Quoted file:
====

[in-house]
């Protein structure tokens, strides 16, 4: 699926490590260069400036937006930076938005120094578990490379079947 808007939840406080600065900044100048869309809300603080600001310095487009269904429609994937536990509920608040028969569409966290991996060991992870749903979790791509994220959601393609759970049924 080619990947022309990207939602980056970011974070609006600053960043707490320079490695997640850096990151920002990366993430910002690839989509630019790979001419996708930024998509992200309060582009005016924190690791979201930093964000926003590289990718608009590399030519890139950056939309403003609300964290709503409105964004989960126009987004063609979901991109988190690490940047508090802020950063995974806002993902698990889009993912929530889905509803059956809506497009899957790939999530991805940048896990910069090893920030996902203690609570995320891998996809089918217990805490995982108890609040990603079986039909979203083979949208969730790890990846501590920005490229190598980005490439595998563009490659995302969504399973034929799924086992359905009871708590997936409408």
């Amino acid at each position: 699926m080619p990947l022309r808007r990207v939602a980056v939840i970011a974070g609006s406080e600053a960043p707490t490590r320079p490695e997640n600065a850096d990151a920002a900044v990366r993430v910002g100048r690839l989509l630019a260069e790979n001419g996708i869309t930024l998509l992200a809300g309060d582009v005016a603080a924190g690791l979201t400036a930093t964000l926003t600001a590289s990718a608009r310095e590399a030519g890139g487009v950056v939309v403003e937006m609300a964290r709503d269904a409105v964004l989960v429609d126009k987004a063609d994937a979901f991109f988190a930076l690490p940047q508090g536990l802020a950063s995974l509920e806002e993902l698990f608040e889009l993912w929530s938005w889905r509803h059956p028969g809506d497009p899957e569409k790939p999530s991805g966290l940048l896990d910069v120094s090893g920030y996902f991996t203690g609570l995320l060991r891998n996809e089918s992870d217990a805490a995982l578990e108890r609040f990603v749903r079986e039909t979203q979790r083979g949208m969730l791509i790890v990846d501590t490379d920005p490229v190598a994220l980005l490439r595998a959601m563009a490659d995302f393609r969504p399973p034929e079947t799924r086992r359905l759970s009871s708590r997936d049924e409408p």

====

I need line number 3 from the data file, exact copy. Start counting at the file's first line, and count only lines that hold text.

């Amino acid at each position: 699926m080619p990947l022309r808007r990207v939602a980056v939840i970011a974070g609006s406080e600053a960043p707490t490590r320079p490695e997640n600065a850096d990151a920002a900044v990366r993430v910002g100048r690839l989509l630019a260069e790979n001419g996708i869309t930024l998509l992200a809300g309060d582009v005016a603080a924190g690791l979201t400036a930093t964000l926003t600001a590289s990718a608009r310095e590399a030519g890139g487009v950056v939309v403003e937006m609300a964290r709503d269904a409105v964004l989960v429609d126009k987004a063609d994937a979901f991109f988190a930076l690490p940047q508090g536990l802020a950063s995974l509920e806002e993902l698990f608040e889009l993912w929530s938005w889905r509803h059956p028969g809506d497009p899957e569409k790939p999530s991805g966290l940048l896990d910069v120094s090893g920030y996902f991996t203690g609570l995320l060991r891998n996809e089918s992870d217990a805490a995982l578990e108890r609040f990603v749903r079986e039909t979203q979790r083979g949208m969730l791509i790890v990846d501590t490379d920005p490229v190598a994220l980005l490439r595998a959601m563009a490659d995302f393609r969504p399973p034929e079947t799924r086992r359905l759970s009871s708590r997936d049924e409408p």